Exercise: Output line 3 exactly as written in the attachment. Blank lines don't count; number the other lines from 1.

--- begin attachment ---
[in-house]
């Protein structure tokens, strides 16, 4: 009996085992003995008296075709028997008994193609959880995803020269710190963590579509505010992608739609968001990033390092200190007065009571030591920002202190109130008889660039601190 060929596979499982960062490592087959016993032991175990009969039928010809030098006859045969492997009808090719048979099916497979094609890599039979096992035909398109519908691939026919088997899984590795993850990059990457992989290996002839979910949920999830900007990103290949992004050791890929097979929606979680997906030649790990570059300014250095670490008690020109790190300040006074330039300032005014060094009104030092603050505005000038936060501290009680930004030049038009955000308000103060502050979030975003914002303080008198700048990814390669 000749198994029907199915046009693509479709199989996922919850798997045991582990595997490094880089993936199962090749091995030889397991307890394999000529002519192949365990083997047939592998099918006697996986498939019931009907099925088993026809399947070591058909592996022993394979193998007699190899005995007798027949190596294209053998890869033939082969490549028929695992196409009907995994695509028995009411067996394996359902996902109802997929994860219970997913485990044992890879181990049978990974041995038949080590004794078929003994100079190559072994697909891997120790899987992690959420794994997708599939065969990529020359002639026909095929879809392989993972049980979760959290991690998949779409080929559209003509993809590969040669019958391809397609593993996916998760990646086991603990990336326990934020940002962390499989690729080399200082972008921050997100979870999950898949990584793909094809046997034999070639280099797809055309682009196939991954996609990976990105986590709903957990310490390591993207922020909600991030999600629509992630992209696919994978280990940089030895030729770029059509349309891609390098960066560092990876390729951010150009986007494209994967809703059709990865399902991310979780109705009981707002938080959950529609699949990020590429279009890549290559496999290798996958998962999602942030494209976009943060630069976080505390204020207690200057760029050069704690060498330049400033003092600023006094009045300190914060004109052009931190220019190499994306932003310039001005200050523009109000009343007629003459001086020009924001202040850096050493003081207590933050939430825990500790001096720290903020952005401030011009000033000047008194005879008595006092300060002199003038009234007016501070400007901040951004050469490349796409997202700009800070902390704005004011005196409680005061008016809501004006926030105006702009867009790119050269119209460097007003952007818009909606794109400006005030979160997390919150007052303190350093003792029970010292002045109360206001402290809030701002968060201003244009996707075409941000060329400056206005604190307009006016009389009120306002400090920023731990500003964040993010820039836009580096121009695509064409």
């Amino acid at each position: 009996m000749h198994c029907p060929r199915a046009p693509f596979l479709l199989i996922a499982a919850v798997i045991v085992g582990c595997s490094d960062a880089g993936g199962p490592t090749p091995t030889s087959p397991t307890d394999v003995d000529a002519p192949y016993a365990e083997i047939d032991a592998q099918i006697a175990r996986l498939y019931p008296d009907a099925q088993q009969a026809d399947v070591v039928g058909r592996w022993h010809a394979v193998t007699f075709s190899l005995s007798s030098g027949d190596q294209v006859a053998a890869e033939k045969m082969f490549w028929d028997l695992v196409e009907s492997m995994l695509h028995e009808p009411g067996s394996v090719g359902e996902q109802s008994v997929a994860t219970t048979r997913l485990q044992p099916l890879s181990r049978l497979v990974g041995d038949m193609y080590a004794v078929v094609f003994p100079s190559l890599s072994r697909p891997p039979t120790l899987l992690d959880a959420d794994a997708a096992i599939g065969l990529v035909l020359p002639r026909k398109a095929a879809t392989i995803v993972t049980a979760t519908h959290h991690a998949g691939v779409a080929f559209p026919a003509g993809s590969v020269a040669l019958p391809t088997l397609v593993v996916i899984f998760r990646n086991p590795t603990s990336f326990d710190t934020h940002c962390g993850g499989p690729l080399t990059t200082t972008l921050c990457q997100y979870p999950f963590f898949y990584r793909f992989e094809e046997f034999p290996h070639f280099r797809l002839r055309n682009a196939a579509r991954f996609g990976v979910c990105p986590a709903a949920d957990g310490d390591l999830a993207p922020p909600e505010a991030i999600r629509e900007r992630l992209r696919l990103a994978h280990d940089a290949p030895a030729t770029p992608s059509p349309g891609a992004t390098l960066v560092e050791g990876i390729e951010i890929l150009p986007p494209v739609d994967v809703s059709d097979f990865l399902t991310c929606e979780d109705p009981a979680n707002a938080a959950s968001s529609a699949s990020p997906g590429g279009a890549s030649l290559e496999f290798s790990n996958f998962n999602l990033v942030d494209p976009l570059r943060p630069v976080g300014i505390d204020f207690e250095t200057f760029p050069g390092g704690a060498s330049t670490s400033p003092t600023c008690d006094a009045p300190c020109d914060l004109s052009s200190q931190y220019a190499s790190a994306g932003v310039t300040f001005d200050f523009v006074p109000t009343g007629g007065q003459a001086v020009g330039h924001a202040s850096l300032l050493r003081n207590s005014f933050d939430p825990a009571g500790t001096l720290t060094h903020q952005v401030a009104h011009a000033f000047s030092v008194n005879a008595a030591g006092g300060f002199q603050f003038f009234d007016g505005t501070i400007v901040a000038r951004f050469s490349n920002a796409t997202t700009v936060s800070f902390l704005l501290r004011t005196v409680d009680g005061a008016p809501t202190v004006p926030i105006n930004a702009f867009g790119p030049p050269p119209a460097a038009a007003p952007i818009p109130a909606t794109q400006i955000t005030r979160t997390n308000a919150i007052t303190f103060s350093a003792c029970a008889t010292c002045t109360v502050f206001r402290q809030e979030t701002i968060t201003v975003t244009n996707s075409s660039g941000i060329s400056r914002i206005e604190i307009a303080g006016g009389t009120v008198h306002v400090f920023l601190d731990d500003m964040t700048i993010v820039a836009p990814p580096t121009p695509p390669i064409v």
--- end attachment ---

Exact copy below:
């Amino acid at each position: 009996m000749h198994c029907p060929r199915a046009p693509f596979l479709l199989i996922a499982a919850v798997i045991v085992g582990c595997s490094d960062a880089g993936g199962p490592t090749p091995t030889s087959p397991t307890d394999v003995d000529a002519p192949y016993a365990e083997i047939d032991a592998q099918i006697a175990r996986l498939y019931p008296d009907a099925q088993q009969a026809d399947v070591v039928g058909r592996w022993h010809a394979v193998t007699f075709s190899l005995s007798s030098g027949d190596q294209v006859a053998a890869e033939k045969m082969f490549w028929d028997l695992v196409e009907s492997m995994l695509h028995e009808p009411g067996s394996v090719g359902e996902q109802s008994v997929a994860t219970t048979r997913l485990q044992p099916l890879s181990r049978l497979v990974g041995d038949m193609y080590a004794v078929v094609f003994p100079s190559l890599s072994r697909p891997p039979t120790l899987l992690d959880a959420d794994a997708a096992i599939g065969l990529v035909l020359p002639r026909k398109a095929a879809t392989i995803v993972t049980a979760t519908h959290h991690a998949g691939v779409a080929f559209p026919a003509g993809s590969v020269a040669l019958p391809t088997l397609v593993v996916i899984f998760r990646n086991p590795t603990s990336f326990d710190t934020h940002c962390g993850g499989p690729l080399t990059t200082t972008l921050c990457q997100y979870p999950f963590f898949y990584r793909f992989e094809e046997f034999p290996h070639f280099r797809l002839r055309n682009a196939a579509r991954f996609g990976v979910c990105p986590a709903a949920d957990g310490d390591l999830a993207p922020p909600e505010a991030i999600r629509e900007r992630l992209r696919l990103a994978h280990d940089a290949p030895a030729t770029p992608s059509p349309g891609a992004t390098l960066v560092e050791g990876i390729e951010i890929l150009p986007p494209v739609d994967v809703s059709d097979f990865l399902t991310c929606e979780d109705p009981a979680n707002a938080a959950s968001s529609a699949s990020p997906g590429g279009a890549s030649l290559e496999f290798s790990n996958f998962n999602l990033v942030d494209p976009l570059r943060p630069v976080g300014i505390d204020f207690e250095t200057f760029p050069g390092g704690a060498s330049t670490s400033p003092t600023c008690d006094a009045p300190c020109d914060l004109s052009s200190q931190y220019a190499s790190a994306g932003v310039t300040f001005d200050f523009v006074p109000t009343g007629g007065q003459a001086v020009g330039h924001a202040s850096l300032l050493r003081n207590s005014f933050d939430p825990a009571g500790t001096l720290t060094h903020q952005v401030a009104h011009a000033f000047s030092v008194n005879a008595a030591g006092g300060f002199q603050f003038f009234d007016g505005t501070i400007v901040a000038r951004f050469s490349n920002a796409t997202t700009v936060s800070f902390l704005l501290r004011t005196v409680d009680g005061a008016p809501t202190v004006p926030i105006n930004a702009f867009g790119p030049p050269p119209a460097a038009a007003p952007i818009p109130a909606t794109q400006i955000t005030r979160t997390n308000a919150i007052t303190f103060s350093a003792c029970a008889t010292c002045t109360v502050f206001r402290q809030e979030t701002i968060t201003v975003t244009n996707s075409s660039g941000i060329s400056r914002i206005e604190i307009a303080g006016g009389t009120v008198h306002v400090f920023l601190d731990d500003m964040t700048i993010v820039a836009p990814p580096t121009p695509p390669i064409v």